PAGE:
The Graz Cathedral Choir
The choir of the Dome Cathedral of Graz became the first church choir to gain fame outside its city. In addition to participating in divine services and religious holidays, the choir conducts active concert activities and performs on the radio. His tours took place in many European cities: Strasbourg, Zagreb, Rome, Prague, Budapest, St. Petersburg, Minsk and other cultural centers.
The group’s repertoire includes music for choir a’ cappella of several centuries, from the Baroque era to the present day, as well as masterpieces of cantata-oratorio genres. Especially for the Dome Choir, spiritual compositions by contemporary authors – A. Heiler, B. Sengstschmid, J. Doppelbauer, M. Radulescu, V. Miskinis and others – were created.
Artistic director and conductor – Josef M. Döller.
Joseph M. Döller was born in the Waldviertel (Lower Austria). As a child, he sang in the Altenburg Boys’ Choir. He was educated at the Vienna Higher School of Music, where he studied church practice, pedagogy, was engaged in organ and choral conducting. He sang in the Choir named after A. Schoenberg. From 1979 to 1983 he worked as bandmaster of the Vienna Boys’ Choir, with whom he performed concert tours in Europe, North America, Asia and Australia. With the boys’ choir, he prepared programs for joint performances with the Vienna Hofburg Chapel and Nikolaus Arnoncourt, as well as parts of the children’s choir in opera productions of the Vienna Staatsoper and Volksoper.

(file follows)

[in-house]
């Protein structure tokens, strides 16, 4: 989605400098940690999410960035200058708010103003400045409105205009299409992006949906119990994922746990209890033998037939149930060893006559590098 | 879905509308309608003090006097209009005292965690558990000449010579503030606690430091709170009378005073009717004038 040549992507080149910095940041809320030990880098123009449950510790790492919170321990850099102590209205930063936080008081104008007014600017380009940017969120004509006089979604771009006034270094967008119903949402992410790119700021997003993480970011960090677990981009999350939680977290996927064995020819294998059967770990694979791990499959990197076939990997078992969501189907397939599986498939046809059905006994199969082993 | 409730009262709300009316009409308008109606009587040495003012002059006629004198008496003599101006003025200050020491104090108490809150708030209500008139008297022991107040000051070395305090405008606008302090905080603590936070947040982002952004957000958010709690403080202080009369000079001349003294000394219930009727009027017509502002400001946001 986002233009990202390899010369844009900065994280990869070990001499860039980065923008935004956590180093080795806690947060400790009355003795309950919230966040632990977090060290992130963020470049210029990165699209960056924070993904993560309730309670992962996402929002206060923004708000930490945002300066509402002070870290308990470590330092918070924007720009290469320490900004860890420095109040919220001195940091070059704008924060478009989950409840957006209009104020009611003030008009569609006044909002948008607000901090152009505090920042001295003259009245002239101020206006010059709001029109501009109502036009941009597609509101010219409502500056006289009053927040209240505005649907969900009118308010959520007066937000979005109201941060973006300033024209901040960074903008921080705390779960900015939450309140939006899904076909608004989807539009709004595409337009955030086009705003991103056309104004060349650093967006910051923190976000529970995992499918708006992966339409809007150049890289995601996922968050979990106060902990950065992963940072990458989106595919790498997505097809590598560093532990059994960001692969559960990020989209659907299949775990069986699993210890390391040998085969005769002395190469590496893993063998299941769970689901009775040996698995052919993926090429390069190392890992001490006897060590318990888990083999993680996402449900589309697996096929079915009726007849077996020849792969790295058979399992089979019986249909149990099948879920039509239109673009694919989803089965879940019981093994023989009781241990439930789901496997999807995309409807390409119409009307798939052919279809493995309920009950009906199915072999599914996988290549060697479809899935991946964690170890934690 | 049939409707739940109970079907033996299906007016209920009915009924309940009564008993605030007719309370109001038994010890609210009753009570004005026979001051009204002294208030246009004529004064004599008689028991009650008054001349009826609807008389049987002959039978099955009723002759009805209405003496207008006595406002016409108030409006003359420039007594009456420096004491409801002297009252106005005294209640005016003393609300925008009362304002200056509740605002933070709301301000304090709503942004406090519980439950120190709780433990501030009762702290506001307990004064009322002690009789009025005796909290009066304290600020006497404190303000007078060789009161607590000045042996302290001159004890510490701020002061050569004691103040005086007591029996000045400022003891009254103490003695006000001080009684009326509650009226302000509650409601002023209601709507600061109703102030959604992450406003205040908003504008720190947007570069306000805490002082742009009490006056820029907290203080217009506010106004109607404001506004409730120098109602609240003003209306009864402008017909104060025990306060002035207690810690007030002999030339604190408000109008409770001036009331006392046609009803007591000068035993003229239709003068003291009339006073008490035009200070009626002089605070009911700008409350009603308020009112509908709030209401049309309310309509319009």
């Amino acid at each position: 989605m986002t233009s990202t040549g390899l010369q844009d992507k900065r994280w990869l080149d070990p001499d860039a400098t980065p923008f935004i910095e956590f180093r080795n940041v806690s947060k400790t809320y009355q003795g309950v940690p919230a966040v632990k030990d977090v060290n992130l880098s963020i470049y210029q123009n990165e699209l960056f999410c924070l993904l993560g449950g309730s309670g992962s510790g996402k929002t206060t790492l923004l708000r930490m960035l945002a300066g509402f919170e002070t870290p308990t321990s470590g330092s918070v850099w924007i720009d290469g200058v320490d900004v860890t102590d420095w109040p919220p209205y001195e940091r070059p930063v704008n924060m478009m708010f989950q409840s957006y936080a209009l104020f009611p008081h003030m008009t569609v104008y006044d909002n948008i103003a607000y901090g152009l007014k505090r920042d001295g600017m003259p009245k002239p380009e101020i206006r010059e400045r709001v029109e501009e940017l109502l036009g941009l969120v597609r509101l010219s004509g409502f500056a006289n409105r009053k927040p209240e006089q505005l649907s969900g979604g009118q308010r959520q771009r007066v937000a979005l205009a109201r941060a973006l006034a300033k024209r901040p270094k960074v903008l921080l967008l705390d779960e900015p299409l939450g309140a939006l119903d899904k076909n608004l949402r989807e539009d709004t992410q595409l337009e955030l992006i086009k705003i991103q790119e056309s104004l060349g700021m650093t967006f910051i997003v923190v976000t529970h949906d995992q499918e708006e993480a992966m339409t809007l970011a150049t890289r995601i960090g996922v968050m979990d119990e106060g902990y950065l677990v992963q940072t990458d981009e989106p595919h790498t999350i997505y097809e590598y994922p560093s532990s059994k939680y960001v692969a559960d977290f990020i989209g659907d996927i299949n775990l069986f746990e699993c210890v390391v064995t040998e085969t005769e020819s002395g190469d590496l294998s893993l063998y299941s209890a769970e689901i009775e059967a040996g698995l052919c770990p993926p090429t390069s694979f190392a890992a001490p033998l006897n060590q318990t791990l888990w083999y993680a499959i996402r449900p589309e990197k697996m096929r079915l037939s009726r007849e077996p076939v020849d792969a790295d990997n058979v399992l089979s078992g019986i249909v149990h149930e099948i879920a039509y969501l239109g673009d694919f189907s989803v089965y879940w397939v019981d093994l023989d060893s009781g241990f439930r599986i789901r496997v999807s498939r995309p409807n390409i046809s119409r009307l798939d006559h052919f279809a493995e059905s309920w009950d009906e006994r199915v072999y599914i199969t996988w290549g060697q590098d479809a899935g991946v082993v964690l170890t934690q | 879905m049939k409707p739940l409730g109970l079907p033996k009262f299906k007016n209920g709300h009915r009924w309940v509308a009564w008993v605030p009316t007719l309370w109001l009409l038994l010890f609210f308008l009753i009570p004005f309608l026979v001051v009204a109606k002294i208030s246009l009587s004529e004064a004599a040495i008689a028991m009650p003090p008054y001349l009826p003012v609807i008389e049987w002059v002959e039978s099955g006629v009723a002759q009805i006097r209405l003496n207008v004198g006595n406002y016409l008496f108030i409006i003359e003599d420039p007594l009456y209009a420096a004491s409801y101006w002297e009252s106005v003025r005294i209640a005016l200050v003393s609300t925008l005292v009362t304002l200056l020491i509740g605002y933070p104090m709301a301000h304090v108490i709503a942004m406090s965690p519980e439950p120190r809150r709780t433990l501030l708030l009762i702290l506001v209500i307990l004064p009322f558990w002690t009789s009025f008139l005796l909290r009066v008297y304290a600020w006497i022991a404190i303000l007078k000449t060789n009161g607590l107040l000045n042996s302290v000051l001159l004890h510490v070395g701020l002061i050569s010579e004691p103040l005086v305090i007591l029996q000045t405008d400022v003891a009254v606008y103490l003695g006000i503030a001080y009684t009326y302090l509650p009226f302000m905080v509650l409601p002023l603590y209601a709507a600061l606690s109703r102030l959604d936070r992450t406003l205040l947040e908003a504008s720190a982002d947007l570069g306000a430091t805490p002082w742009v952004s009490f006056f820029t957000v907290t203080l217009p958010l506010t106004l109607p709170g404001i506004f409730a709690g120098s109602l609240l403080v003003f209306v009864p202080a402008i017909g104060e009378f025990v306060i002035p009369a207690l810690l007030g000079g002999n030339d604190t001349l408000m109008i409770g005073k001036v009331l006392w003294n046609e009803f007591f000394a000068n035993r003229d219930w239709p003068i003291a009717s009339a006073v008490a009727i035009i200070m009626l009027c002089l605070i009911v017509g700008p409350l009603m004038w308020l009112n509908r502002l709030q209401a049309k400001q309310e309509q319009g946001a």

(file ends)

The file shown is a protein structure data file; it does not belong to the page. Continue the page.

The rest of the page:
From 1980 to 1984 Josef Döller was Cantor of the Vienna Diocese and Music Director at the Vienna Neustadt Cathedral. Since 1984 he has been the conductor of the Graz Dom Cathedral Choir. Professor at the University of Music and Fine Arts Graz, conducts choral workshops. As a conductor, J. Döller toured in Austria and abroad (Minsk, Manila, Rome, Praaga, Zagreb). In 2002 he was awarded the Josef-Krainer-Heimatpreis. In 2003, J. Döller conducted the premiere of the Passion “The Life and Sufferings of Our Savior Jesus Christ” by Michael Radulescu. This essay was written by order of the city of Graz, declared in 2003 the cultural capital of Europe.
Source: Moscow Philharmonic website